When you're designing a high-rise for one of the world's most ancient cities, it's hard to argue with the appropriateness of a pyramid. Jerusalem's skyline will soon have a new star with the approval of a 26-storey, mixed-use stone-and-glass tower designed by Daniel Libeskind and local architect Yigal Levi, nicknamed the "Freedom Pyramid." Set to reach just below the height of the Holyland Tower 1, the city's tallest building, the high-rise adjacent to the famous Shuk market will include luxury apartments, commercial space, a boutique hotel and a rooftop restaurant and observatory.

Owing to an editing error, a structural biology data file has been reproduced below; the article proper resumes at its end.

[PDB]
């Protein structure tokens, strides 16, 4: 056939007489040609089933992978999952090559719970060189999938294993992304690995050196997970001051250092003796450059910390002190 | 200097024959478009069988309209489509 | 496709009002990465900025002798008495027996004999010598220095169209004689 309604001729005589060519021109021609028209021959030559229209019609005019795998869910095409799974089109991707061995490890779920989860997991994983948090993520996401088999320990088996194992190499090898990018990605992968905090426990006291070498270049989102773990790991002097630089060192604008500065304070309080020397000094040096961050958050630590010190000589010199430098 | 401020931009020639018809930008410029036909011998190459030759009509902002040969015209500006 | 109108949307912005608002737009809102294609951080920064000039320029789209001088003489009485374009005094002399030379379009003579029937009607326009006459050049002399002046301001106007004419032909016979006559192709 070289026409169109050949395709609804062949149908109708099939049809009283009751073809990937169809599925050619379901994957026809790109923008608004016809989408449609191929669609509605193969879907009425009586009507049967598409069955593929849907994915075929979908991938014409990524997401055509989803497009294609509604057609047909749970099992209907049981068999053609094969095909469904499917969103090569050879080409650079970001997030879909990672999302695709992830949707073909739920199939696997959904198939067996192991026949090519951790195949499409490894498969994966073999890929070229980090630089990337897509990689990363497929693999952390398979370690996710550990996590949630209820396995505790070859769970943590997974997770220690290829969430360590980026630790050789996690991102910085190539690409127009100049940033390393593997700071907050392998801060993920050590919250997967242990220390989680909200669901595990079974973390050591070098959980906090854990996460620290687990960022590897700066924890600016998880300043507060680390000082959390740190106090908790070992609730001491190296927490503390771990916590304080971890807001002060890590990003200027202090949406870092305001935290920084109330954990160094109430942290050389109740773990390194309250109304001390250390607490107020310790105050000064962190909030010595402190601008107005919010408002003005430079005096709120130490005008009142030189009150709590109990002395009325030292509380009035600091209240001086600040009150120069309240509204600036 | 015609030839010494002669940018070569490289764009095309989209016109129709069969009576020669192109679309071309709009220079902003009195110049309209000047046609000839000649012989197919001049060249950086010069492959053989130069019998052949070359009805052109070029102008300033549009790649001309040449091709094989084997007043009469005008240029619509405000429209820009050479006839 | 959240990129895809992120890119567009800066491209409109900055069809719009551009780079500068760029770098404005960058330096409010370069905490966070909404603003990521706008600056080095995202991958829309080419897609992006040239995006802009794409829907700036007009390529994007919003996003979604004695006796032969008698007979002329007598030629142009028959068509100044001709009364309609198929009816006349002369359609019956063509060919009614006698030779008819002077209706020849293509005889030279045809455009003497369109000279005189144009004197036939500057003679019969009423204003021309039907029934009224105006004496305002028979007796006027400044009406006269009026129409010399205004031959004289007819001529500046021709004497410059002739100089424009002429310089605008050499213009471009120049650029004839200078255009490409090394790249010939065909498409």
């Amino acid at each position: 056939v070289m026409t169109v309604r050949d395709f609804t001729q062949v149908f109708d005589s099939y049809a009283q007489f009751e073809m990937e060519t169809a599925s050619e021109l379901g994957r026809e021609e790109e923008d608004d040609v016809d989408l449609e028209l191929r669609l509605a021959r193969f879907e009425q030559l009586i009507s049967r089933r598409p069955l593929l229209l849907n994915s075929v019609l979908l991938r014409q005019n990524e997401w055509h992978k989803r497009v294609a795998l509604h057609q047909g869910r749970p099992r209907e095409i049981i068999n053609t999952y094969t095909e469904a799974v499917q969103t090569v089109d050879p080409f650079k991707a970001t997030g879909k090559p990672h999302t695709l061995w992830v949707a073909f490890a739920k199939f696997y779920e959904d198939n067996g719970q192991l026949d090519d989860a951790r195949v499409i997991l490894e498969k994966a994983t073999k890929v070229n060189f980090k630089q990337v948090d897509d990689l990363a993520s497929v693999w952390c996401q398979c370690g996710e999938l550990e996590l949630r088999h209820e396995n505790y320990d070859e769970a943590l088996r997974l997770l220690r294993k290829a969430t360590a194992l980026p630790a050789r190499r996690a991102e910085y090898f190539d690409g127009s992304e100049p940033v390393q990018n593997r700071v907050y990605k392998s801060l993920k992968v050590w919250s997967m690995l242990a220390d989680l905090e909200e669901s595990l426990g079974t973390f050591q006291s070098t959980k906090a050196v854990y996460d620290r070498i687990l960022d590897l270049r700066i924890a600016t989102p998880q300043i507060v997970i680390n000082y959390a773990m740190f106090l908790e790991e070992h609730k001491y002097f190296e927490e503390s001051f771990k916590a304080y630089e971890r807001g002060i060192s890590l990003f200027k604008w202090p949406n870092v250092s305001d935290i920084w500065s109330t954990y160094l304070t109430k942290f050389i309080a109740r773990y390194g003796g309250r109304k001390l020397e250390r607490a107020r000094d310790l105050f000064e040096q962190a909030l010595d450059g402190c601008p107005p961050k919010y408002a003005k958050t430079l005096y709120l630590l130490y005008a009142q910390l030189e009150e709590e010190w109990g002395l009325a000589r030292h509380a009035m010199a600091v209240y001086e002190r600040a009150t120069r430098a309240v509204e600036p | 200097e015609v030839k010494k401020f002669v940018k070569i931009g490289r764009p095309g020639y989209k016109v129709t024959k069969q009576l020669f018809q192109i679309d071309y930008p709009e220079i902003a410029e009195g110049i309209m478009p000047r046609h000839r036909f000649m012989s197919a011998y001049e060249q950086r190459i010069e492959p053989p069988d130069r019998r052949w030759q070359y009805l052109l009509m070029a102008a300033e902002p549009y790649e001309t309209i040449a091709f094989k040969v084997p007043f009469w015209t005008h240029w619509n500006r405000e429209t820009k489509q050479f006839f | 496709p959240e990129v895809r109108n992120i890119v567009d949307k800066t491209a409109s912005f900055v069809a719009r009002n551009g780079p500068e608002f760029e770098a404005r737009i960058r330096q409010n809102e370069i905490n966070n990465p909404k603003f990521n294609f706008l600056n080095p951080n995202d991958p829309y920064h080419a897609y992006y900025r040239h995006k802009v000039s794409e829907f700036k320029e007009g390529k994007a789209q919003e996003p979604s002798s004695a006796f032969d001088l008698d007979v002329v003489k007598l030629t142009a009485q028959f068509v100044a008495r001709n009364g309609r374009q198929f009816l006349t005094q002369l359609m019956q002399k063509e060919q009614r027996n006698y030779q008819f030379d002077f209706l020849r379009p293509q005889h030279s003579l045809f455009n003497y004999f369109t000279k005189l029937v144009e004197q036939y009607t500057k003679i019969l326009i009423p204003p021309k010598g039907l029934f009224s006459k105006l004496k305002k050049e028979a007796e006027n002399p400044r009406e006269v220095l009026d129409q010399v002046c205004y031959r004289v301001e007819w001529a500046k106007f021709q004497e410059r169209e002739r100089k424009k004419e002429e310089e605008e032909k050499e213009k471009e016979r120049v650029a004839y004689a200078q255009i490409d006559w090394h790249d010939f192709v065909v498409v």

First proposed in 2011, the tower has evolved since it was initially conceived of as a 24-story building with a curved glass façade. The current tapered structure features Jewish motifs throughout, including Stars of David embedded in the exterior, and will feature an arched colonnade connecting the plaza to a shopping arcade and the streetscape. This has been one of the first high-rise structures approved since the municipality began enforcing height restrictions on new constructions projects, part of a larger struggle to balance the goals of improving the city's commercial landscape and maintaining its unique historic heritage and landscape (which explains the choice of a stone façade). The Libeskind-Levi project is still a ways off, however; construction may not begin until 2019.
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